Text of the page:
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1965 commander leaf springs

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  • 1965 commander leaf springs

    I need rear leaf springs for my 65 commander. Is there anywhere to get decent used ones. My guess is no but I figured it is worth a try. I know I can get new ones for about 450 but am trying to save a little money right now . Also I could have mine re arched but have read mixed reviews about doing that. I value the opinions given on this forum and appreciate the help I receive. Thanks

  • #2
    I bought a set from Sasco when they were still cheap, they were for a HD 62 wagon. I think that's all they had at the time.

    There's been talk of adding a leaf to springs before on here. I couldn't find a thread but here's one from the Bob Johnstone site.
    http://www.studebaker-info.org/rearsprings1.html

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    • #3
      I had the leaf springs on my Sky Hawk re-arched 26 years ago. I drive it hard and after about 25K miles I see no significant change. If your spring man is reliable and has a good reputation I would recommend you do it.Click image for larger version

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ID:	1696125Rich Knoblock, son of a Studebaker dealer.

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      • #4
        Bill; You didn't give enough info. in your question for a decent answer. What is wrong with your current springs? Do you want more load carrying capacity? You going to do a little drag racing? I have both done and had done over the years leaf re-arching. It works, but if the old metal is well fatigued they flatten out faster than new springs. You have to start out with well documented measurements. Check the true arch. That is a center line of the 2 spring eyes, to the bolt hole in the spring where the rear end mounts. No sense paying $450 for a set of springs with the same specs. If you have an old time spring shop around they charge around $140 each for just a new main leaf made up. You could have a new new thicker main leaf made. Or you could find a 58 up spring set and remove the main leaf then cut the ends off and dog ear the ends. Then put this back in your spring pack, but you will have to make some new spring clips. What I am trying to tell you is, no matter what you do it is going to cost some money but you are going to have to do some leg work.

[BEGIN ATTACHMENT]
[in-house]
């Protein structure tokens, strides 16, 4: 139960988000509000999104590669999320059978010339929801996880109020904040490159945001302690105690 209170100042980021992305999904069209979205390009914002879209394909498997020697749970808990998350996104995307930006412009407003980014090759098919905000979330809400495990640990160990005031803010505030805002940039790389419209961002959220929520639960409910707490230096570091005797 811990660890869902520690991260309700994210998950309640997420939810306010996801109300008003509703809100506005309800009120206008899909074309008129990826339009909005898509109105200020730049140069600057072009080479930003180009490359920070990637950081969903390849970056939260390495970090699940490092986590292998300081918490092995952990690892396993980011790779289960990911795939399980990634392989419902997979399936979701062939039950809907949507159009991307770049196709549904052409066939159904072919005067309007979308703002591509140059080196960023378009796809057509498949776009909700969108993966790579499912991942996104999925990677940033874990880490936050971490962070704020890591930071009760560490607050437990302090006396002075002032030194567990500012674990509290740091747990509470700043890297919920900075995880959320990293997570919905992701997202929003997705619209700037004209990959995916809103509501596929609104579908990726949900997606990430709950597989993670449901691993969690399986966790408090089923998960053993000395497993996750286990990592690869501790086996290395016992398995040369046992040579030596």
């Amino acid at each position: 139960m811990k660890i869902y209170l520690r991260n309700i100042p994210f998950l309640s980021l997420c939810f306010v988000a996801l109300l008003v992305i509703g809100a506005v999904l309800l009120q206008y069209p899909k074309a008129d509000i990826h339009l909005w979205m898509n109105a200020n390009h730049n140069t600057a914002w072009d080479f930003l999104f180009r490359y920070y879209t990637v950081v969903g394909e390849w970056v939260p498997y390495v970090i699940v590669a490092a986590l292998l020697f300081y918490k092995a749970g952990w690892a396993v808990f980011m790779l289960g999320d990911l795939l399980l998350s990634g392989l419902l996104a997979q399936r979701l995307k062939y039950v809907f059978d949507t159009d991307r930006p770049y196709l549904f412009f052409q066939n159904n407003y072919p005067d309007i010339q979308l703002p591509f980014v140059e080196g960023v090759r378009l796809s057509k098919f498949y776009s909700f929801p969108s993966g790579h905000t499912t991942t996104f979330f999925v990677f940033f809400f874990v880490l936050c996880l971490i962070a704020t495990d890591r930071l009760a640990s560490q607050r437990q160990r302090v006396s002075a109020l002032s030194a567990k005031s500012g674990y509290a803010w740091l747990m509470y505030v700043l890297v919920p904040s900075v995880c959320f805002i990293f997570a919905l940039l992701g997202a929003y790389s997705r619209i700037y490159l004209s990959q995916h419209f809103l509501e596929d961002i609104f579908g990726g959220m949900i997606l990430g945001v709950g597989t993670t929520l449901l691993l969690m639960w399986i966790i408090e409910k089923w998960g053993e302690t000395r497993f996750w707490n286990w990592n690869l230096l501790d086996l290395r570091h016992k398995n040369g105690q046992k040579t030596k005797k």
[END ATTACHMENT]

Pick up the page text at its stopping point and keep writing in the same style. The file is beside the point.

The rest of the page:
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        • #5
          Alan, excellent point. What problem are we trying to correct, spring wrap, rusted springs, car not level with no passengers or car sags with two passengers sitting in the back seat. Need more info.

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          • #6
            I agree with Alan. I just put a set 1966 Cruiser springs in my 63 Lark and to beef them up I added a used main leaf from a Dodge Dakota 4x4. Use the exisiting Dode hole for the assembly hole and cut the ends off the leaves. I usually just use another main leaf out of another set of Studebaker V8 springs, but did not have any loose ones left. Total bill $20 for the 2 mains at my local springs shop. I may have a little too much spring, but they will settle once it is back on the road, then time will tell!

            But, it all depends on what the issue is and what you need to accomplish.

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            • #7
              Originally posted by GeneC View Post
              I agree with Alan. I just put a set 1966 Cruiser springs in my 63 Lark and to beef them up I added a used main leaf from a Dodge Dakota 4x4. Use the exisiting Dode hole for the assembly hole and cut the ends off the leaves. I usually just use another main leaf out of another set of Studebaker V8 springs, but did not have any loose ones left. Total bill $20 for the 2 mains at my local springs shop. I may have a little too much spring, but they will settle once it is back on the road, then time will tell!

              But, it all depends on what the issue is and what you need to accomplish.

              The car sags in the back . I just want the rear end to be level with the front or slightly higher. I won't be racing thanks

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              • #8